16. The gaming apparatus of claim 13, wherein said at least one target comprises at least one upright member.
17. The gaming apparatus of claim 13, wherein said at least one target collapses.
18. The gaming apparatus of claim 6, wherein said goal assembly comprises progressively wider targets.
19. The gaming apparatus of claim 6, wherein said goal assembly comprises progressively taller targets.
20. The gaming apparatus of claim 6, wherein said goal assembly comprises a plurality of targets positioned substantially behind one another.
21. The gaming apparatus of claim 6, wherein said goal assembly is collapsible.
22. The gaming apparatus of claim 6, further comprising an anchor operatively associated with said goal assembly, said anchor maintaining said goal assembly in a substantially fixed position.
23. A gaming apparatus, comprising:
a weighted line;
target means for receiving said weighted line when said weighted line is thrown toward said target means;
support means for supporting said target means.
24. A gaming apparatus, comprising:
a platform having first and second base members;
at least one U-shaped target having first and second ends and a cross member therebetween, said at least one U-shaped target mounted to said platform by inserting the first end into the first base member and inserting the second end into the second base member; and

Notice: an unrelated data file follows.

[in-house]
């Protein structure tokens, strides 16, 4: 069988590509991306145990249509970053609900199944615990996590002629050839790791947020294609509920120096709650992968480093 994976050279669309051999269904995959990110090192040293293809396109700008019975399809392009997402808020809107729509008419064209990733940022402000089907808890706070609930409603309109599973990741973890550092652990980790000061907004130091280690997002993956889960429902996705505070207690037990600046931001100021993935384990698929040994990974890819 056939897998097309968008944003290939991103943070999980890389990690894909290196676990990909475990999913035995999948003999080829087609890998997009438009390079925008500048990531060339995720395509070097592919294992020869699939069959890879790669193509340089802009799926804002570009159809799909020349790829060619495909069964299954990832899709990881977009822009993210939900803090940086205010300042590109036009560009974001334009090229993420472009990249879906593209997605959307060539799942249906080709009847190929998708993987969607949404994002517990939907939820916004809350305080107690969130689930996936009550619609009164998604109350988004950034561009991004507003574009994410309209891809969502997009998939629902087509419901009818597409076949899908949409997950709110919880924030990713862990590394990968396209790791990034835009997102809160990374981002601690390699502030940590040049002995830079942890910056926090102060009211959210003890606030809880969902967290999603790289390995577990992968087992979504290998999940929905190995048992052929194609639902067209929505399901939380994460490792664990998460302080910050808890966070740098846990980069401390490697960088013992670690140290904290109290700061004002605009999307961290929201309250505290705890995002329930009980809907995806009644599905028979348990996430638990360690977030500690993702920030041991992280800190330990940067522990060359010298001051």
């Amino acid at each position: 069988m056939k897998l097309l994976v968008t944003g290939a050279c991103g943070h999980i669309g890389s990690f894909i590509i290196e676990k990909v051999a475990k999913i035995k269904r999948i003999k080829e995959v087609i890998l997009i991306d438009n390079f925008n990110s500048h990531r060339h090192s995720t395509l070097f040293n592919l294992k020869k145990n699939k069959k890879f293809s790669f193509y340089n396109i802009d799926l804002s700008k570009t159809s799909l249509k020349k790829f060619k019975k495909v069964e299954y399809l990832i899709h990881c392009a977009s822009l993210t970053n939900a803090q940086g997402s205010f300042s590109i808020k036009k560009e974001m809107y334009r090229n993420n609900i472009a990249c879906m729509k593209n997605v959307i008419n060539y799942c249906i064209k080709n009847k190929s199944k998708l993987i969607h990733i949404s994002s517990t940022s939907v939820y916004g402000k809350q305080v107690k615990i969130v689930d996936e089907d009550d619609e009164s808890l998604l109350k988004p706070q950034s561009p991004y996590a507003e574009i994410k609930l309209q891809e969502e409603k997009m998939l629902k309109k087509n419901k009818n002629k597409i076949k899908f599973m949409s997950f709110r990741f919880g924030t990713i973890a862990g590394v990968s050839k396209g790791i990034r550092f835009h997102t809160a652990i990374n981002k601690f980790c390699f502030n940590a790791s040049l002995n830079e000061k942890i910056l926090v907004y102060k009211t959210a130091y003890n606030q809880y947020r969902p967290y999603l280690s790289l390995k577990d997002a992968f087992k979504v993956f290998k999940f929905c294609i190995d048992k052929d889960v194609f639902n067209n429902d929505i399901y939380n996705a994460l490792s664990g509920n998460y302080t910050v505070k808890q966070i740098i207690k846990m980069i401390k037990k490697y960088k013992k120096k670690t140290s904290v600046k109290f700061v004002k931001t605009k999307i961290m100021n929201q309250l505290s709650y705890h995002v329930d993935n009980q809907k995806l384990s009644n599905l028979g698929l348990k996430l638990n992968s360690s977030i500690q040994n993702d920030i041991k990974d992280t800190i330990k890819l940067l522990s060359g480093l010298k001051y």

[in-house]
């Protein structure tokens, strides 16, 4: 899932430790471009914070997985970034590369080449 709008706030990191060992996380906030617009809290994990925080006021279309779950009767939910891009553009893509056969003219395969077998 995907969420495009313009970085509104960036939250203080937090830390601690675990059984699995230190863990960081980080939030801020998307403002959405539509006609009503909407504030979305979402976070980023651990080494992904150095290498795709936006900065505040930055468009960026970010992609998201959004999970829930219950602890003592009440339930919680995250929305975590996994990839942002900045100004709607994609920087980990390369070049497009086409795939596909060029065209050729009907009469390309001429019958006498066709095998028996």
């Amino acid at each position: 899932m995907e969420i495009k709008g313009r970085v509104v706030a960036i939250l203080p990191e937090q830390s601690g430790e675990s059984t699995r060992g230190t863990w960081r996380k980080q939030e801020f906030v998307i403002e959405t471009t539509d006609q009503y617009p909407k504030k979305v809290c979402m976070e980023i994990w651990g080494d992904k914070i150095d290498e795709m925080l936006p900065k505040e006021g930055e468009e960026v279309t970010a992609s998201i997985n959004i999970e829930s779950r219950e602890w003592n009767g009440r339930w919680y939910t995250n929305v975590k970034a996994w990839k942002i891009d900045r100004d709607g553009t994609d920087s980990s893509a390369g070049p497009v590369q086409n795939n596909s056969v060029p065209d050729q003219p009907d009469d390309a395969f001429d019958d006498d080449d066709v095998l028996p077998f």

a cord having weight on each end thereof, said cord thrown by a player in an attempt to contact the cross member of said at least one U-shaped target.
Description
    RELATED APPLICATION
  • [0001]
    This patent application claims priority to U.S. Provisional Patent Application Ser. No. 60/333,119 filed on Nov. 27, 2001 of Daniel S. Webb for “YARDBALLZ”, hereby incorporated herein for all that it discloses.
  • FIELD OF THE INVENTION
  • [0002]
    The invention generally pertains to games, and more specifically, to gaming apparatus and method for play thereof.
  • BACKGROUND
  • [0003]
    Games that test a player's skill pitching an object have been popular for many years, especially at outdoor events such as picnics, backyard barbeques, and the like. These games include the game of horseshoes, ring-toss games, and disc-golf, among others.
  • [0004]
    As is well-known in the game of horseshoes, upright posts are positioned at opposite sides of a playing field. Each player takes a turn pitching metal horseshoes at the respective upright posts in an attempt to land as many of the horseshoes around, against, or near the post. The player scores points based on the positions of the pitched horseshoes.
  • [0005]
    One variation to the game of horseshoes is a ring-toss game in which the players instead take turns tossing heavy rings toward the upright posts. The players score points when a ring lands surrounding the post.